Wednesday, June 2, 2010

No Middle East After Midnight

I don't purport to know how all happy families remain similarly happy, but I do know that couples find personal ways to minimize needless relationship tension. Whether it's making sure sex is scheduled, having separate bathrooms, or never ever allowing your parents or in-laws to spend the night, we all arrange our neuroses such that their impact on our happiness is tempered. Which is how devoted partner and I established the rule: No Middle East After Midnight. Back when I thought giving a damn would do me any good, we would argue long into the night. On weeknights. When we should have been rejuvenating ourselves for the next day. Finally, the bleary-eyed and highly irritable pair of us decided that there are just some topics of conversation that should not be part of our pre-sleep ritual.

We have, for the most part, kept to this over the past 8 or so years. I think we ran over a couple of times, but we haven't been up until 4am arguing about it in recent memory. In fact, we haven't talked all that much about it at all. Which is totally attributable to my change of heart regarding Middle East politics. Where I once cared very very very deeply and equally as vocally, I decided after one of the many ridiculous failures of communication/negotiation/weapons discharge that I hoped everyone in the region, more or less, developed amnesia/ebola and we could try again in 50 years.

Recent events have been grappling with my resolve to not give a shit. Which is how we ended up yelling at each other (albeit well before midnight) yesterday evening. Because in the grand scheme of things what we should really spend our energy arguing about is a fight neither of us has any blood or stake in.

But, since I don't want to actually talk this particular breed of politics here (mostly because my opinions in my circle are deeply deeply unpopular and I think if I'm going to lose friends I'd like to do it in a less pointless way), I was trying to come up with some pithy parable that would express my views. And then I realized that was pretty ridiculous too.

So I'll say what I said to devoted partner because I think specifics, in this case, really really cloud the issue - and the issue is cloudy enough as is. I know that capital-J Justice and capital-R Reality are rarely the same. It is a personal failing of mine that I am so fixated on the capital-J Justice issues when I could be seeing how just I could make reality. I'm also hamstringed by a fundamentally Hobbesian view of humanity where, in the end, without threat of repercussion, we're all deeply evil animals of the variety we tsk-tsk at when they're called Hutus and Tutsis (while steadfastly refusing to get involved). Some cliches, such as absolute power corrupts absolutely, are cliches because they represent fundamental truths. It makes it difficult for me to subscribe to the many nuanced rationalizations thrown around because, to me, they're so pathetically transparent.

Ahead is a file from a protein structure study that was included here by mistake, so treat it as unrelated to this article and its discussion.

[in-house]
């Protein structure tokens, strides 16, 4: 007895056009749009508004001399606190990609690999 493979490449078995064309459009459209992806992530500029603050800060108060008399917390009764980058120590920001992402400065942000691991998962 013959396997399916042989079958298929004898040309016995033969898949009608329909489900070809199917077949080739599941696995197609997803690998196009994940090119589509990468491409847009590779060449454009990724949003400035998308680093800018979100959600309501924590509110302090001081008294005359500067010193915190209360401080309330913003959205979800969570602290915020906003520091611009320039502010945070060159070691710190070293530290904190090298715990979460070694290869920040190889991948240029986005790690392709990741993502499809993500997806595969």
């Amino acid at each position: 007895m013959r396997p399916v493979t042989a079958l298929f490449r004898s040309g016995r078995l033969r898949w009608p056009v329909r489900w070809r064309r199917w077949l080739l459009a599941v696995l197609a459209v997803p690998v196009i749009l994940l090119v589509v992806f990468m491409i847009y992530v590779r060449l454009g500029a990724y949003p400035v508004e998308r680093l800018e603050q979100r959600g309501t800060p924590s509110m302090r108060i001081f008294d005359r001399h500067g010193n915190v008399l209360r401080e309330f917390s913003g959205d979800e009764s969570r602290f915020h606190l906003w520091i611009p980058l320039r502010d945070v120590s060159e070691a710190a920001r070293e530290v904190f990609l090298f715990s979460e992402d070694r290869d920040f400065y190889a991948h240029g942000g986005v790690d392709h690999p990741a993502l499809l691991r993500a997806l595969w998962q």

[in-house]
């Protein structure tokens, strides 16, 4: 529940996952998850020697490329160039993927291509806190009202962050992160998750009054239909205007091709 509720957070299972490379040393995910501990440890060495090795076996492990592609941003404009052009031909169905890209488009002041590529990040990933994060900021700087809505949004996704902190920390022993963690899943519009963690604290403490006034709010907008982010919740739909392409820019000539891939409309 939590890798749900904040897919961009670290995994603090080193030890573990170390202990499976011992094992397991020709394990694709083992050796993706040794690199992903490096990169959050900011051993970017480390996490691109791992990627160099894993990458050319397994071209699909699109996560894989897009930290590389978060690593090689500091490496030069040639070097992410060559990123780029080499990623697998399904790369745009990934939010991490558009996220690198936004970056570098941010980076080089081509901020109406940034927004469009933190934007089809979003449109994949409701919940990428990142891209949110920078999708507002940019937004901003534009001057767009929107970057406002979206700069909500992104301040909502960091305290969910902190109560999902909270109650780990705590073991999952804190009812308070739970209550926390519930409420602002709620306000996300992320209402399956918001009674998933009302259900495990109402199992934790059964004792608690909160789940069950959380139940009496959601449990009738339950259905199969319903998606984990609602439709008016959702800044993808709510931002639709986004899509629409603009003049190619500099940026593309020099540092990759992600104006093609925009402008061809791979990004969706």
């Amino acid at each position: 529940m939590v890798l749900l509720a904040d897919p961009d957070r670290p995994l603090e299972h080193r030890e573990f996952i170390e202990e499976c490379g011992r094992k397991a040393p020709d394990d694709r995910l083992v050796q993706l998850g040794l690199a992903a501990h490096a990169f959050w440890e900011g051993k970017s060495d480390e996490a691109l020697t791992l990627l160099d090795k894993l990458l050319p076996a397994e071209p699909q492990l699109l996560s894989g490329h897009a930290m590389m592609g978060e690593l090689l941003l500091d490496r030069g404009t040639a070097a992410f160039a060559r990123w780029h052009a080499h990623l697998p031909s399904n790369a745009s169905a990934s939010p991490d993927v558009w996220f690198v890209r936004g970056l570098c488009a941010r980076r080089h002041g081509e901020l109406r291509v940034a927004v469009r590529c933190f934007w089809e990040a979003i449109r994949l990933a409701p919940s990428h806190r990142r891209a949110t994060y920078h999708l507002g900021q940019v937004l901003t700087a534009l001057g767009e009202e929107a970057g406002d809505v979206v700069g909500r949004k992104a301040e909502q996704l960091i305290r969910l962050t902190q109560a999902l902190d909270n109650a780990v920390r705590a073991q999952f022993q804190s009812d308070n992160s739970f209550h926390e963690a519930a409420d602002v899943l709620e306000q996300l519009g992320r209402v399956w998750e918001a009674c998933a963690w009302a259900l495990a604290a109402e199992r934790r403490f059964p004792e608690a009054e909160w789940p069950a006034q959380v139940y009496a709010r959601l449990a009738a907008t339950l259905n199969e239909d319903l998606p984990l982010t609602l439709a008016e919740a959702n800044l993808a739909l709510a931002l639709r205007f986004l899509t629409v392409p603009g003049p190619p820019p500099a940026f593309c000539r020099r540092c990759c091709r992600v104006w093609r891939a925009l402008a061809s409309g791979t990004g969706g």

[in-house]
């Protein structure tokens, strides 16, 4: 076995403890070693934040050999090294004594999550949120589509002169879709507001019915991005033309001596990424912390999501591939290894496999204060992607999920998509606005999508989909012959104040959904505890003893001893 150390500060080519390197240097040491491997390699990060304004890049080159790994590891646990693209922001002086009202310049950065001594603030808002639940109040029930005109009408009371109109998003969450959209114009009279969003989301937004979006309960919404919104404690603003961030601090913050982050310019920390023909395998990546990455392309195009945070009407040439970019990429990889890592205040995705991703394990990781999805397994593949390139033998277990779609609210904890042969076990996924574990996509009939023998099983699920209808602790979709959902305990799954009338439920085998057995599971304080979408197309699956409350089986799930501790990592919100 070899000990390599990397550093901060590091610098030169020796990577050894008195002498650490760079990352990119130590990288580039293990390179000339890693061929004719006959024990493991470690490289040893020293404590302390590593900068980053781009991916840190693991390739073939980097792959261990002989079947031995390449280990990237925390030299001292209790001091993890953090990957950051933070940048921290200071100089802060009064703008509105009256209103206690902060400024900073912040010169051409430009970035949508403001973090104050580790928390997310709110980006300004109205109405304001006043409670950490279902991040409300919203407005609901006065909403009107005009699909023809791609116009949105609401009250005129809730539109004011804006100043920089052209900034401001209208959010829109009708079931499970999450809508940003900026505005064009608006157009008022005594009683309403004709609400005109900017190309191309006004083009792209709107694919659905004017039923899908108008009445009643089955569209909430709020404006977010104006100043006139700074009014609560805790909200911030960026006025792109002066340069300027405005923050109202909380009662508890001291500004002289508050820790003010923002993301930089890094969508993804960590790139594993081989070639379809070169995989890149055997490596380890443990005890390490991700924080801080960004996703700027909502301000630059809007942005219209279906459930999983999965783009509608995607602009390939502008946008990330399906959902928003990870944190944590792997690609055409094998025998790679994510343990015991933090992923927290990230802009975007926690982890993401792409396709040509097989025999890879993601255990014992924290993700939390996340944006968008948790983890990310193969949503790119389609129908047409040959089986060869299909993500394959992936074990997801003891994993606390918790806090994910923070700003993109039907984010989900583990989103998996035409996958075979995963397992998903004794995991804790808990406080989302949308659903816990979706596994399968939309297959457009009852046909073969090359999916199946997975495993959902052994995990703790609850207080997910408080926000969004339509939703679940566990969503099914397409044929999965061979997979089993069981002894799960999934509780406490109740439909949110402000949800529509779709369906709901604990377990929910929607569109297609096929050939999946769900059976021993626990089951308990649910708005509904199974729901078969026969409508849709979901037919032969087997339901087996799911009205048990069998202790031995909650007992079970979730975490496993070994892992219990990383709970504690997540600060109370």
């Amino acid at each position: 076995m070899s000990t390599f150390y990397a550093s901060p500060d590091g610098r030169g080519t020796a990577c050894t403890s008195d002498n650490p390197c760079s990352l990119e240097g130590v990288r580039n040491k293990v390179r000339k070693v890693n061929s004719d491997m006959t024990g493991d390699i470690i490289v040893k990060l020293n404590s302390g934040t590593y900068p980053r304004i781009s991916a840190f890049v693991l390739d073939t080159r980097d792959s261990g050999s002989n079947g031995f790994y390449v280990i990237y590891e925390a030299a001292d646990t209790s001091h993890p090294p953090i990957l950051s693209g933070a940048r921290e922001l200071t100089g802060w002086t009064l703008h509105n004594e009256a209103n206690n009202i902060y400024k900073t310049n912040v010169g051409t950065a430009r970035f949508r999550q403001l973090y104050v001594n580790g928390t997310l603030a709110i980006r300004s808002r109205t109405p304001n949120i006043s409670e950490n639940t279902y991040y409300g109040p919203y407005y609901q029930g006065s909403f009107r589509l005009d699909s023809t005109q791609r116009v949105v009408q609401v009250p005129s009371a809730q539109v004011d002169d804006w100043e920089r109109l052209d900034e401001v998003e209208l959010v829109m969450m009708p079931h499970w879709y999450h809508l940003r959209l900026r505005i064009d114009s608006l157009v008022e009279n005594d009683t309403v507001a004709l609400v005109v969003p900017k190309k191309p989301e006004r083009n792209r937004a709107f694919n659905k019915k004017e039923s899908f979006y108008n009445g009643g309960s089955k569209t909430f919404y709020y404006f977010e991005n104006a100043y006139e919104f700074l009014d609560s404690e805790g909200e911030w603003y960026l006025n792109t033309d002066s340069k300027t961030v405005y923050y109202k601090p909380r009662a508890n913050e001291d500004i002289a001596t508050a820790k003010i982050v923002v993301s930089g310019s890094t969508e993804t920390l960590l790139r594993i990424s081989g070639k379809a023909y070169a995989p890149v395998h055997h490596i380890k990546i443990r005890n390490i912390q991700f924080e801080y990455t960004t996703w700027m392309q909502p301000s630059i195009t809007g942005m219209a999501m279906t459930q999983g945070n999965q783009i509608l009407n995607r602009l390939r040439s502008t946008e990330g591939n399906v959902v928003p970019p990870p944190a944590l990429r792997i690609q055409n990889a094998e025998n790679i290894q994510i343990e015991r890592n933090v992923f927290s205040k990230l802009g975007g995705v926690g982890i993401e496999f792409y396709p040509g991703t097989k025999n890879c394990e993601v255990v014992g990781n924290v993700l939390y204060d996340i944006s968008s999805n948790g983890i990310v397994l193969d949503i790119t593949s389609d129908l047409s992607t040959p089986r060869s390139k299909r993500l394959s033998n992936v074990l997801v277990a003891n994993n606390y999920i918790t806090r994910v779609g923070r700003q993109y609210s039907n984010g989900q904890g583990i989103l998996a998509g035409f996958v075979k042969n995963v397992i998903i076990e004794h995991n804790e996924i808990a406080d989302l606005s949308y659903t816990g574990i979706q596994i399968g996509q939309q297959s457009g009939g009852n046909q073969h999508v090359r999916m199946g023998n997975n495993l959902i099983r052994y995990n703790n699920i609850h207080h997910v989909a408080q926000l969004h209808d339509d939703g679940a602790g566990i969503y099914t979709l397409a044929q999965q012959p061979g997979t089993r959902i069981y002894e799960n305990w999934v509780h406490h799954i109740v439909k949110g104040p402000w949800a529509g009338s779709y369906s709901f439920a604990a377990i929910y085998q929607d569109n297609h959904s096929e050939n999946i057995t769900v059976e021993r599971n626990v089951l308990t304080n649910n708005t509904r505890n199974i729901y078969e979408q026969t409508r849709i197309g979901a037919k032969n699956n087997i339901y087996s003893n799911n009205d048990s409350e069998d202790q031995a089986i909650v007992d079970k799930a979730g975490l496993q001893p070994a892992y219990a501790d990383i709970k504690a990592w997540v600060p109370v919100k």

So while I don't believe in utopia or buying the world a Coke while it links hands, I also don't believe that some people are fundamentally better than others. I think reality shapes us all, and in periods of extreme stress, it shapes us like cancer shapes healthy cells.

1 comment:

  1. My husband and I have very little intersection on our political views. I hate arguing about politics, he loves it. (He grew up in an activist, loud and I'll say it, dysfunctional, home.) I do my best to avoid any kind of discussion because I always feel pressured to defend the entirity of the people who think the way I do.

    All I want is to eat good food and have some nice shoes and purses. I'll do some volunteer work on the side and not worry about the things that I can't change, like World Hunger.

    Can't we all just get along?